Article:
Using disposable wooden chopsticks is numbingly simple (unwrap, eat, throw away) and arrestingly common, to the point that wondering about where and how they are made seems a strange and difficult thought. They’re just two little pieces of shaped wood, right? What else is there? The idea was presented to me only recently, and even the small amount of investigation I’ve done since has completely revolutionized my approach to these small but potentially hazardous and definitely destructive utensils.
The discussion of the toxicity and environmental impact of disposable chopsticks in the public realm is not new; a more recent article, published in a 2005 edition of the Taipei Times, discusses the findings from a study of various brands of chopsticks conducted by Taiwan’s Consumers’ Foundation: “Many disposable chopsticks contain high amounts of sulfur dioxide, and chopstick packaging often contains high levels of fluorescent material [and] the amount of lead found on the plastic packaging of some chopsticks was over the regulated 100ppm.” The article also mentions that particularly light-colored wood may point at large amounts of bleach used as a conditioner. Now, the purpose of this article is not to propagate the Fear Machine and convince you to quarantine the pair floating around the bottom of your take-out order. The idea is to be more aware of how they are processed and the effects their production might have overall, not only on your body but on the world as well.
Public appeals to abandon disposable wooden chopsticks throughout China started surfacing a year before the Summer Olympics in 2007. One editorial, posted on ChinaDaily.com, spoke of the call of the Olympic Organizing Committee to begin greening its approach to celebrations. Chopsticks may seem like one of the lighter drops in a trough of environmental degradation issues, but not so fast, says Bian Jiang, secretary-general of the China Cuisine Association: “The country produces and discards more than 45 billion pairs of wooden chopsticks every year, at a cost to the environment of about 25 million trees.” Such a large country consuming it’s resources almost as insatiably as the USA has reason to be concerned with such a staggering figure. Try to imagine that many trees, and how much land they cover. As of this year, environmentalists warn that if China continues to use timber at current levels, China’s remaining forests will be gone in about a decade.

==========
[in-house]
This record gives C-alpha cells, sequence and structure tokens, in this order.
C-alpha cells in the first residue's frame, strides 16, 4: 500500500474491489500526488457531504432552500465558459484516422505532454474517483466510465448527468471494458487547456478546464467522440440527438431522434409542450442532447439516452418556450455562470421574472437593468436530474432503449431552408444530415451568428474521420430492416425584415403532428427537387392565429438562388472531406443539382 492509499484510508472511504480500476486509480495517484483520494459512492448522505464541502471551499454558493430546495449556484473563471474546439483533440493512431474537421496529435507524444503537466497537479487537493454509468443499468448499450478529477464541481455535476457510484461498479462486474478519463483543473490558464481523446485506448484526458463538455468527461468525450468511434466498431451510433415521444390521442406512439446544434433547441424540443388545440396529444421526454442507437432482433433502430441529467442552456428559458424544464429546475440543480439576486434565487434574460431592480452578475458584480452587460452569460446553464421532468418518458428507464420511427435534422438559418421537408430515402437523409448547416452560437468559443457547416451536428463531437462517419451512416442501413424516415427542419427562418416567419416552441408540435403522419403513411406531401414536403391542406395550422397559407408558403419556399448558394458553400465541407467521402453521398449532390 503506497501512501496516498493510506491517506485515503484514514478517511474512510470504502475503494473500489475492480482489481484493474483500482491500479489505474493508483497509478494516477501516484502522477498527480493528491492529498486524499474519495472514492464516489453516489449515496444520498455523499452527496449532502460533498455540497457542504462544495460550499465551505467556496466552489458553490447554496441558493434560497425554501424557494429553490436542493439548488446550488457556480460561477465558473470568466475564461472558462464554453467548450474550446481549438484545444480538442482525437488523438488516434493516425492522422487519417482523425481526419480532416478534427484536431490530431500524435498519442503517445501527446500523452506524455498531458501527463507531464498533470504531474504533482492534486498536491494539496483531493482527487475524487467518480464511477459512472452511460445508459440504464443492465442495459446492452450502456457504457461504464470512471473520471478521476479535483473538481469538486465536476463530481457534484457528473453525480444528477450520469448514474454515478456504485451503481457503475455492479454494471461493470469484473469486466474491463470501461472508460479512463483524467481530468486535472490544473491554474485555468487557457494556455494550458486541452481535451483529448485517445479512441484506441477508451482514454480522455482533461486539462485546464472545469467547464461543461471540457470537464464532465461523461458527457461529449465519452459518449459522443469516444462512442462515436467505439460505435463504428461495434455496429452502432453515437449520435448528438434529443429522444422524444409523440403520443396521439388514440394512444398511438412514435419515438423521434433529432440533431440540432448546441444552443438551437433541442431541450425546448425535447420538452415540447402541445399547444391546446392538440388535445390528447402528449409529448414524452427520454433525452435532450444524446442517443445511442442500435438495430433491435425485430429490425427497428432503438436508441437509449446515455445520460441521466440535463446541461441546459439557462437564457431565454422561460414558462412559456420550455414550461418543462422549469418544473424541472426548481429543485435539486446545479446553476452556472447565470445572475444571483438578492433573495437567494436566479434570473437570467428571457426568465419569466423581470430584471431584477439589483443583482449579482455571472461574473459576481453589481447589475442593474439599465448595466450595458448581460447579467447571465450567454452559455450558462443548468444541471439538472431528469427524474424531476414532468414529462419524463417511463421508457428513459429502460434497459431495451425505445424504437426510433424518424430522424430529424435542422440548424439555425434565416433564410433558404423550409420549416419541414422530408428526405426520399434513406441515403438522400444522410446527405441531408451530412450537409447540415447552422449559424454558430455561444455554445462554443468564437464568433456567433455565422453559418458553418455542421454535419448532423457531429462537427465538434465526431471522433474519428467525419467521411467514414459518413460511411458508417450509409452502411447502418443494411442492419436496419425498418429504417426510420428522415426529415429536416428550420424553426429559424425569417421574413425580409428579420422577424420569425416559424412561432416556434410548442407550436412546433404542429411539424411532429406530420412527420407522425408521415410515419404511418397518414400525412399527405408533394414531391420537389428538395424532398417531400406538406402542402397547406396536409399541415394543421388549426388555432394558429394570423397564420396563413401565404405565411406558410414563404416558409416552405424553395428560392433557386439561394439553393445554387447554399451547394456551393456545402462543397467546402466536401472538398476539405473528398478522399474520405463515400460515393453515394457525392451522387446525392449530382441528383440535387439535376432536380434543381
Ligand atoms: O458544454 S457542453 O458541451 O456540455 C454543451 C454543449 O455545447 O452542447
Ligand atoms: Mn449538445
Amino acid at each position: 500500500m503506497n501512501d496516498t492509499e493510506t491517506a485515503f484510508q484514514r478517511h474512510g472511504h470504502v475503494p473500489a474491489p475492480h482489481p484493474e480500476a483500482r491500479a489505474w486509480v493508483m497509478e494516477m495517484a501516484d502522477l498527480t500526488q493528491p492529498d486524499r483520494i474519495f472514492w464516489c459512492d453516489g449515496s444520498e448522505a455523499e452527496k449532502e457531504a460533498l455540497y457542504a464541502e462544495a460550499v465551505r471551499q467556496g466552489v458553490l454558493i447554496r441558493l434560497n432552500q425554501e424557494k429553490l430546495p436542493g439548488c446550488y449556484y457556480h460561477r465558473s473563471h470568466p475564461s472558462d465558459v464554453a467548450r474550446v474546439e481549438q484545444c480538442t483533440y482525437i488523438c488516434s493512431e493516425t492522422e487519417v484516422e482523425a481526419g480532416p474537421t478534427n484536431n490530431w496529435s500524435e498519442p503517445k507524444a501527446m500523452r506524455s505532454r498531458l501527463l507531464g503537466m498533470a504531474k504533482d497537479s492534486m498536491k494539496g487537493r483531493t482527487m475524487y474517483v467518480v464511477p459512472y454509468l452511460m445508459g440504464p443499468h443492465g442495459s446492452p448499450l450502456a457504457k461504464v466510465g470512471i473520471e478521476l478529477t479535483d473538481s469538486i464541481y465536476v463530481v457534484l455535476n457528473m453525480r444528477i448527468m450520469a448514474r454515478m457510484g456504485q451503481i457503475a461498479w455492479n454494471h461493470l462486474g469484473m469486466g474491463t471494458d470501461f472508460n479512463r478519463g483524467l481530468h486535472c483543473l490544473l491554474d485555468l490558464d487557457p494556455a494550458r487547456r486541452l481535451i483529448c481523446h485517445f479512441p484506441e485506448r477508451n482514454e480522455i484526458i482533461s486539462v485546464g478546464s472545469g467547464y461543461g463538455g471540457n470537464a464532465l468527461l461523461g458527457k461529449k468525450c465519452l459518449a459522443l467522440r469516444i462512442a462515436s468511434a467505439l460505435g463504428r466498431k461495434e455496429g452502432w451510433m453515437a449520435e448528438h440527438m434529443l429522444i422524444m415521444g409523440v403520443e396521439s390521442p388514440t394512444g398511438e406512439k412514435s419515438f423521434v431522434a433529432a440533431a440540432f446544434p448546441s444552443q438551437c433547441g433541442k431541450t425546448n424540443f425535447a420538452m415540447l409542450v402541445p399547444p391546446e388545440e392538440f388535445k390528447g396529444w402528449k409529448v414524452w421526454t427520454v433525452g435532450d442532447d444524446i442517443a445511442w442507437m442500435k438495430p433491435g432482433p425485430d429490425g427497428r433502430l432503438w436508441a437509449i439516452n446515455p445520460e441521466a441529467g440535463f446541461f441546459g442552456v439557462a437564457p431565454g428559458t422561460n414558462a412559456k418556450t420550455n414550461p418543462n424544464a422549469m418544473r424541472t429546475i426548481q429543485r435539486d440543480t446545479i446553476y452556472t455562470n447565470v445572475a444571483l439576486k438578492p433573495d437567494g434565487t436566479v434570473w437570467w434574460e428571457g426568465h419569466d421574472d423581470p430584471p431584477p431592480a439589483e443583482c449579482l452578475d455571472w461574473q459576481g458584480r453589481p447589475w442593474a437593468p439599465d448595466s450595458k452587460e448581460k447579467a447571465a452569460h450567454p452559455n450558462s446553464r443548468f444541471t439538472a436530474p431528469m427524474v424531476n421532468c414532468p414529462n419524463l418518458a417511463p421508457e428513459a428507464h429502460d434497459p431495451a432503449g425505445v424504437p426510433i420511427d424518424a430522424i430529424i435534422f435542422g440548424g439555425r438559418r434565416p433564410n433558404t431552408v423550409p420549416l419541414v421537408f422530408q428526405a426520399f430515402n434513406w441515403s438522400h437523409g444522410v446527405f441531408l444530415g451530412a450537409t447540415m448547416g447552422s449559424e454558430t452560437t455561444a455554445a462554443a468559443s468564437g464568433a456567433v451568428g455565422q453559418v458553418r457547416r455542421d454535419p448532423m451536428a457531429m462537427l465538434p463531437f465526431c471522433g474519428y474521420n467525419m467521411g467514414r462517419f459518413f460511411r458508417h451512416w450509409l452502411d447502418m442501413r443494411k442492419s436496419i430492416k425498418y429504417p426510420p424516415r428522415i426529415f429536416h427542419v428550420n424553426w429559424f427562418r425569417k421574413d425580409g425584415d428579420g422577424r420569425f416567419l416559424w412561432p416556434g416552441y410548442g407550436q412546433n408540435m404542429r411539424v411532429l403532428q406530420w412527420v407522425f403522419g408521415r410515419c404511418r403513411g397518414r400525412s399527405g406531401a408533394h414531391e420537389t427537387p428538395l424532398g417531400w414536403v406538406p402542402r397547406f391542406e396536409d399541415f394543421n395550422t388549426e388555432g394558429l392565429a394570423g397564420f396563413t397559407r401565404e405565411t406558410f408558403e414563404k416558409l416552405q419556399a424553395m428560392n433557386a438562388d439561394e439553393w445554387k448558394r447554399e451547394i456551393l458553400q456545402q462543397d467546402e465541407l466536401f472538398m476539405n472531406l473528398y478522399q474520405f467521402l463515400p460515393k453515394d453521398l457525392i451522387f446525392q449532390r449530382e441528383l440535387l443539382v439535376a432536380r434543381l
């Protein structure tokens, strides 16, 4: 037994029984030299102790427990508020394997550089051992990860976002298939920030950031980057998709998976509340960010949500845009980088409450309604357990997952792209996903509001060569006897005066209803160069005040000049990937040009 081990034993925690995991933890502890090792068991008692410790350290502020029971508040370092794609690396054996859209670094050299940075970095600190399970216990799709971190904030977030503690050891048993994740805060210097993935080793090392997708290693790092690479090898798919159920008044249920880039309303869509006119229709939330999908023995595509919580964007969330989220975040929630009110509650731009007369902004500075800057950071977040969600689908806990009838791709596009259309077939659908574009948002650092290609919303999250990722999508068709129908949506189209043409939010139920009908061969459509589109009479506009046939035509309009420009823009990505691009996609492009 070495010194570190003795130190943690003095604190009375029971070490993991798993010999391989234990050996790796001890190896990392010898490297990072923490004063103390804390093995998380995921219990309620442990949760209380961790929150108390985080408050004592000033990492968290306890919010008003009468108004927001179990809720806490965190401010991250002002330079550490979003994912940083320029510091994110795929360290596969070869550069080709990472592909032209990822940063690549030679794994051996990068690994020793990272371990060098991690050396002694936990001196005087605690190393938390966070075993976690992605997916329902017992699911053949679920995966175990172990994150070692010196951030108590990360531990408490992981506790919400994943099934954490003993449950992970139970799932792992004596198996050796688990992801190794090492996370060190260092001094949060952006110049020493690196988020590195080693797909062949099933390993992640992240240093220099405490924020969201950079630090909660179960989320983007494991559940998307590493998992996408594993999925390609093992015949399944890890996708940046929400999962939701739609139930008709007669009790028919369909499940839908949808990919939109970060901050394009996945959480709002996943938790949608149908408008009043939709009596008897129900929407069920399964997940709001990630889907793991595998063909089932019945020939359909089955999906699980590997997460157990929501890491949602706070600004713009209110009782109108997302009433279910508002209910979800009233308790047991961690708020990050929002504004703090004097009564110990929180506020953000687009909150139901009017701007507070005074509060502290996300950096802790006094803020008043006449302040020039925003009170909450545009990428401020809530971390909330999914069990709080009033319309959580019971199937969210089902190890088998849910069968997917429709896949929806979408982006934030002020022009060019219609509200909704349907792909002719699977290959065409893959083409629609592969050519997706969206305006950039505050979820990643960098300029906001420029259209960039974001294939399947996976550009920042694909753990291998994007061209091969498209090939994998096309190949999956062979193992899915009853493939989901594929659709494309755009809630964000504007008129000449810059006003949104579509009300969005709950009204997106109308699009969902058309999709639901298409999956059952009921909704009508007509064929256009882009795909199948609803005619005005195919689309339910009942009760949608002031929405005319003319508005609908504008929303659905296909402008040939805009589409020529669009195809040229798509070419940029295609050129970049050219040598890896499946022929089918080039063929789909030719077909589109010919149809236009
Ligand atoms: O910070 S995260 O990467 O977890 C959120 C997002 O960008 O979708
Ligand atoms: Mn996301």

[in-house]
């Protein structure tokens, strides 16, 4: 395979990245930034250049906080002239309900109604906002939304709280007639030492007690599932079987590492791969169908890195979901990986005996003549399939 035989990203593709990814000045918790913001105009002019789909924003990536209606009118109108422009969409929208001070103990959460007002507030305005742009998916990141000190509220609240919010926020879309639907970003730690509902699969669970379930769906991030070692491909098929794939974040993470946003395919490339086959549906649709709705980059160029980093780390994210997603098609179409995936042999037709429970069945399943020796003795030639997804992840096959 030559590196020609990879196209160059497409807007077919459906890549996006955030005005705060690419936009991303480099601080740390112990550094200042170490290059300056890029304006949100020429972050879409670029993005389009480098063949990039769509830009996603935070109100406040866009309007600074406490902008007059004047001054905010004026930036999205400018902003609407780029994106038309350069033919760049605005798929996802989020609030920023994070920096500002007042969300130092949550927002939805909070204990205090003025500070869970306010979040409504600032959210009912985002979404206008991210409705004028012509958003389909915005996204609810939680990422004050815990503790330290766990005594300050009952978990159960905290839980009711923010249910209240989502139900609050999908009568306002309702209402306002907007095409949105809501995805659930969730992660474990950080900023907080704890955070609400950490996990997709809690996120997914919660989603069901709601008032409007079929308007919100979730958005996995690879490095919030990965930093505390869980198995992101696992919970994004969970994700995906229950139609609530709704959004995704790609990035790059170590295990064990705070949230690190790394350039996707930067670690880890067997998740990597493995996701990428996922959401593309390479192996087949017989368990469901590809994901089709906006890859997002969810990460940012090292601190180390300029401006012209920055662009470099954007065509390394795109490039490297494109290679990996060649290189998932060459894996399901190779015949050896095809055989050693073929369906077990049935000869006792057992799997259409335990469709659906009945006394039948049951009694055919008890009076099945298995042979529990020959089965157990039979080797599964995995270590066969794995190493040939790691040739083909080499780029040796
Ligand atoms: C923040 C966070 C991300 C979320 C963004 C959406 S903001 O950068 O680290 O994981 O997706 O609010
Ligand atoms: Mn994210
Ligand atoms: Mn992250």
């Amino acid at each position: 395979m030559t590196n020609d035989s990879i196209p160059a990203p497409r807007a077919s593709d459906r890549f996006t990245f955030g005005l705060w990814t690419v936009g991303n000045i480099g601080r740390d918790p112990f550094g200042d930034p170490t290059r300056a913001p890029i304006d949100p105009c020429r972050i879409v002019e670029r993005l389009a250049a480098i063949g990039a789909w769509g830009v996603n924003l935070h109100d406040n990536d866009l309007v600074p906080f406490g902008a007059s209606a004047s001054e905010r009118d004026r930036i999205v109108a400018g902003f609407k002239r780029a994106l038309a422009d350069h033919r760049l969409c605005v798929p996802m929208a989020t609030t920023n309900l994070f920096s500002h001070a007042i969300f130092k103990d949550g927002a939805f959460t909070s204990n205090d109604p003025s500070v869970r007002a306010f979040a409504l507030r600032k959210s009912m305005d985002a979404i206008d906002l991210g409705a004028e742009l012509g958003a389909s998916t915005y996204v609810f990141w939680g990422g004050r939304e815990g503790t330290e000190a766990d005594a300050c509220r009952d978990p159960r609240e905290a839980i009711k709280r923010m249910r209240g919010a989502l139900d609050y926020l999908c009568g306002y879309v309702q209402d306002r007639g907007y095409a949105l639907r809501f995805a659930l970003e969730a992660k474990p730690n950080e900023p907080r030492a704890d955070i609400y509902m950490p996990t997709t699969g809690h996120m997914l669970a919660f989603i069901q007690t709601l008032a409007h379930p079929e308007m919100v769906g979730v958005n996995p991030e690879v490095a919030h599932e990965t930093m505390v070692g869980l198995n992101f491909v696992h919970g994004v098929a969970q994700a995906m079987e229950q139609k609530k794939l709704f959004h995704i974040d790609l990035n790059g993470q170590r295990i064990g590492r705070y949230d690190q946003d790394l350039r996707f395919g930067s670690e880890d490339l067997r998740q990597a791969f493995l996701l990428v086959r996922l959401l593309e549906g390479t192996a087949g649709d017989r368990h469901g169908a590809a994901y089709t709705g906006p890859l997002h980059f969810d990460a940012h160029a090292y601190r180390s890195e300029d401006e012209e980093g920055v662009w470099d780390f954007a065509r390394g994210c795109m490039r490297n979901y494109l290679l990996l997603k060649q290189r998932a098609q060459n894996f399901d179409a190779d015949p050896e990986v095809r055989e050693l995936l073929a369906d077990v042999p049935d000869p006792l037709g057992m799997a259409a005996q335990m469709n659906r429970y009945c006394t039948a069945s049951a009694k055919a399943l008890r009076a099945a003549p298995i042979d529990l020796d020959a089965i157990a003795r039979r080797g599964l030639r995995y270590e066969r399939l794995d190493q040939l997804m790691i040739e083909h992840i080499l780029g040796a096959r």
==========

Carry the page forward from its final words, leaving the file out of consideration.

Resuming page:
The effects of such deforestation are already being seen. In a pointed editorial piece written for the Peoples’ Daily Online, Justin Ward relates his experience of waking up in Beijing to see “the city outside bathed in the orange glow of one of the most massive sandstorms in recent history,” an ominous sign of desertification, which is a result of deforestation. The connection between this and the chopsticks we hold in our hands is clear.
However, the blame for this immense problem cannot be put on China and other producers of chopsticks alone; all nations who chose to import and consume disposable chopsticks are equally to blame. The China Daily article above states that, “despite boasting the world’s highest forest coverage at 69 percent, Japan imports all 25 billion pairs of disposable chopsticks it consumes every year.” Who knows how many other nations import, including the United States? And what can you do on an individual level? Perhaps a start would be to purchase your own pair of well-crafted, washable sticks for home use and begin habitually bringing them out to meals or to work for lunches. You can also suggest to your favorite restaurant that they invest in reusable chopsticks, and ask them not to include disposable chopsticks in your take out.
I leave you in the hands of Sam Bett, a local Boston publisher of multiple zines and first-prize winner of the 2008 Amagasaki Japanese Speech Contest, who was the original inspiration for the article’s content:
“In today’s world where the effects of global warming have become visible in the daily weather, people are searching for ways to contribute to a solution. To that end, I recommend trying out personal chopsticks. While it’s a small statement, it has the power to produce major effects as the trend gains momentum. Carrying personal chopsticks is more than just an environmental concern–it’s a matter of taste. After all, doesn’t a guiltless meal taste a whole lot better?”